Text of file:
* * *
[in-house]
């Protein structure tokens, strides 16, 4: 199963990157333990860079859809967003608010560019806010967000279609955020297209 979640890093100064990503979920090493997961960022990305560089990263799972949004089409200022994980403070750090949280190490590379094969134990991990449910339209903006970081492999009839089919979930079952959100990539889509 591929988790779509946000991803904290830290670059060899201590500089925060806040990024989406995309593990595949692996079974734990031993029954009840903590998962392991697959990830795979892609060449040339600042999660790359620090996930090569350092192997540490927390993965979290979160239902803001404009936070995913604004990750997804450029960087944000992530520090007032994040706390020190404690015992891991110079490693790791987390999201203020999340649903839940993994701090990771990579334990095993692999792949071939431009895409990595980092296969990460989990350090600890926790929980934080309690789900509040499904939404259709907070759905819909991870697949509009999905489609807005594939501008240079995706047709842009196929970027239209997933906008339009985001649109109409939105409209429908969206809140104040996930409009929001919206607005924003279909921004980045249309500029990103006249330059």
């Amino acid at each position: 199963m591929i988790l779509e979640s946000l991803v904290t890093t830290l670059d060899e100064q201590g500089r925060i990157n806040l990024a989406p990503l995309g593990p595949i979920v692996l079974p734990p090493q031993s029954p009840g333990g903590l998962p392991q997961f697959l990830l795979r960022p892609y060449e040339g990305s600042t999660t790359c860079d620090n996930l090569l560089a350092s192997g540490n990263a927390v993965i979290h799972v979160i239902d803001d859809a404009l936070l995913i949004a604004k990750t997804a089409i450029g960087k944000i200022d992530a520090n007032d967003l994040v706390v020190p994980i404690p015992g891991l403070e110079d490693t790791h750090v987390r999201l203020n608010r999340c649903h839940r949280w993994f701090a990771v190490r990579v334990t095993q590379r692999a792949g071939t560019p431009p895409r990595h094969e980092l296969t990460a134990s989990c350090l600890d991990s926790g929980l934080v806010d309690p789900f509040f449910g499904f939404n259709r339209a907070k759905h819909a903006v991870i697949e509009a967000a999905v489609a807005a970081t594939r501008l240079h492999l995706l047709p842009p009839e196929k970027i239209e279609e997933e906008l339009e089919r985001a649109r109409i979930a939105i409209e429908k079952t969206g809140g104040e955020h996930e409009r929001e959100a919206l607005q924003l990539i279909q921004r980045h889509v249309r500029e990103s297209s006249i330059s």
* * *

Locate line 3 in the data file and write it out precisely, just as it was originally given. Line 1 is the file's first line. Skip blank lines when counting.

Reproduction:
């Amino acid at each position: 199963m591929i988790l779509e979640s946000l991803v904290t890093t830290l670059d060899e100064q201590g500089r925060i990157n806040l990024a989406p990503l995309g593990p595949i979920v692996l079974p734990p090493q031993s029954p009840g333990g903590l998962p392991q997961f697959l990830l795979r960022p892609y060449e040339g990305s600042t999660t790359c860079d620090n996930l090569l560089a350092s192997g540490n990263a927390v993965i979290h799972v979160i239902d803001d859809a404009l936070l995913i949004a604004k990750t997804a089409i450029g960087k944000i200022d992530a520090n007032d967003l994040v706390v020190p994980i404690p015992g891991l403070e110079d490693t790791h750090v987390r999201l203020n608010r999340c649903h839940r949280w993994f701090a990771v190490r990579v334990t095993q590379r692999a792949g071939t560019p431009p895409r990595h094969e980092l296969t990460a134990s989990c350090l600890d991990s926790g929980l934080v806010d309690p789900f509040f449910g499904f939404n259709r339209a907070k759905h819909a903006v991870i697949e509009a967000a999905v489609a807005a970081t594939r501008l240079h492999l995706l047709p842009p009839e196929k970027i239209e279609e997933e906008l339009e089919r985001a649109r109409i979930a939105i409209e429908k079952t969206g809140g104040e955020h996930e409009r929001e959100a919206l607005q924003l990539i279909q921004r980045h889509v249309r500029e990103s297209s006249i330059s």